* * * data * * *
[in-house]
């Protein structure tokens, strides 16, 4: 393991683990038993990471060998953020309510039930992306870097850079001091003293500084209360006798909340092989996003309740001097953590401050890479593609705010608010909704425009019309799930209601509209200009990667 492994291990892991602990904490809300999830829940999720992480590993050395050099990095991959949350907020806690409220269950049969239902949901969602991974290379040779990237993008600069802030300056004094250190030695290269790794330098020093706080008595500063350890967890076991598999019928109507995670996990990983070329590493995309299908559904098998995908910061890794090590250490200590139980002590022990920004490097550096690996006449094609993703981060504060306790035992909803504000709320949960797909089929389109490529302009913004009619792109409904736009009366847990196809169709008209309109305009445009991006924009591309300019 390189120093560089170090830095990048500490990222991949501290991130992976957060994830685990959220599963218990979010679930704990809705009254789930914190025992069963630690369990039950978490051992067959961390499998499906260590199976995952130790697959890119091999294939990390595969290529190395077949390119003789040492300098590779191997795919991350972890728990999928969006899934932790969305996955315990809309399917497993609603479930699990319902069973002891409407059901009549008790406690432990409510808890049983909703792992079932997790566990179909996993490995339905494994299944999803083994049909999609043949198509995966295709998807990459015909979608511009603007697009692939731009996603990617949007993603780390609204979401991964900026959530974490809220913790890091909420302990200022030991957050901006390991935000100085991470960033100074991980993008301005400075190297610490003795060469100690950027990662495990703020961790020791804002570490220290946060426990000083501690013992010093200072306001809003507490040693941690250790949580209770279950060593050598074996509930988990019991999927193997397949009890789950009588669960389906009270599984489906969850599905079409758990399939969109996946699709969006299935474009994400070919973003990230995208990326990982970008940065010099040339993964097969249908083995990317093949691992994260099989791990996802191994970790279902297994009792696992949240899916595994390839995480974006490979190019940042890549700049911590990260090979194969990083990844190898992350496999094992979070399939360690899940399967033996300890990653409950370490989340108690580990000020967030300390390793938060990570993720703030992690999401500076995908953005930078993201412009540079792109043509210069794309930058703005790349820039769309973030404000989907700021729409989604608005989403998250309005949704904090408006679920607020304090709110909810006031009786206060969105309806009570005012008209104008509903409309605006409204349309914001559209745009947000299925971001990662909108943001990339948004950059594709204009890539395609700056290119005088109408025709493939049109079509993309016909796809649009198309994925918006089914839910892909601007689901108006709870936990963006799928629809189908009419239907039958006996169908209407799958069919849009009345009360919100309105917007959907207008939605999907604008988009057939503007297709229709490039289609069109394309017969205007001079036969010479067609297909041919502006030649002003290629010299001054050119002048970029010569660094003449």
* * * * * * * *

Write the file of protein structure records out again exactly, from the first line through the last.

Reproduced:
[in-house]
């Protein structure tokens, strides 16, 4: 393991683990038993990471060998953020309510039930992306870097850079001091003293500084209360006798909340092989996003309740001097953590401050890479593609705010608010909704425009019309799930209601509209200009990667 492994291990892991602990904490809300999830829940999720992480590993050395050099990095991959949350907020806690409220269950049969239902949901969602991974290379040779990237993008600069802030300056004094250190030695290269790794330098020093706080008595500063350890967890076991598999019928109507995670996990990983070329590493995309299908559904098998995908910061890794090590250490200590139980002590022990920004490097550096690996006449094609993703981060504060306790035992909803504000709320949960797909089929389109490529302009913004009619792109409904736009009366847990196809169709008209309109305009445009991006924009591309300019 390189120093560089170090830095990048500490990222991949501290991130992976957060994830685990959220599963218990979010679930704990809705009254789930914190025992069963630690369990039950978490051992067959961390499998499906260590199976995952130790697959890119091999294939990390595969290529190395077949390119003789040492300098590779191997795919991350972890728990999928969006899934932790969305996955315990809309399917497993609603479930699990319902069973002891409407059901009549008790406690432990409510808890049983909703792992079932997790566990179909996993490995339905494994299944999803083994049909999609043949198509995966295709998807990459015909979608511009603007697009692939731009996603990617949007993603780390609204979401991964900026959530974490809220913790890091909420302990200022030991957050901006390991935000100085991470960033100074991980993008301005400075190297610490003795060469100690950027990662495990703020961790020791804002570490220290946060426990000083501690013992010093200072306001809003507490040693941690250790949580209770279950060593050598074996509930988990019991999927193997397949009890789950009588669960389906009270599984489906969850599905079409758990399939969109996946699709969006299935474009994400070919973003990230995208990326990982970008940065010099040339993964097969249908083995990317093949691992994260099989791990996802191994970790279902297994009792696992949240899916595994390839995480974006490979190019940042890549700049911590990260090979194969990083990844190898992350496999094992979070399939360690899940399967033996300890990653409950370490989340108690580990000020967030300390390793938060990570993720703030992690999401500076995908953005930078993201412009540079792109043509210069794309930058703005790349820039769309973030404000989907700021729409989604608005989403998250309005949704904090408006679920607020304090709110909810006031009786206060969105309806009570005012008209104008509903409309605006409204349309914001559209745009947000299925971001990662909108943001990339948004950059594709204009890539395609700056290119005088109408025709493939049109079509993309016909796809649009198309994925918006089914839910892909601007689901108006709870936990963006799928629809189908009419239907039958006996169908209407799958069919849009009345009360919100309105917007959907207008939605999907604008988009057939503007297709229709490039289609069109394309017969205007001079036969010479067609297909041919502006030649002003290629010299001054050119002048970029010569660094003449």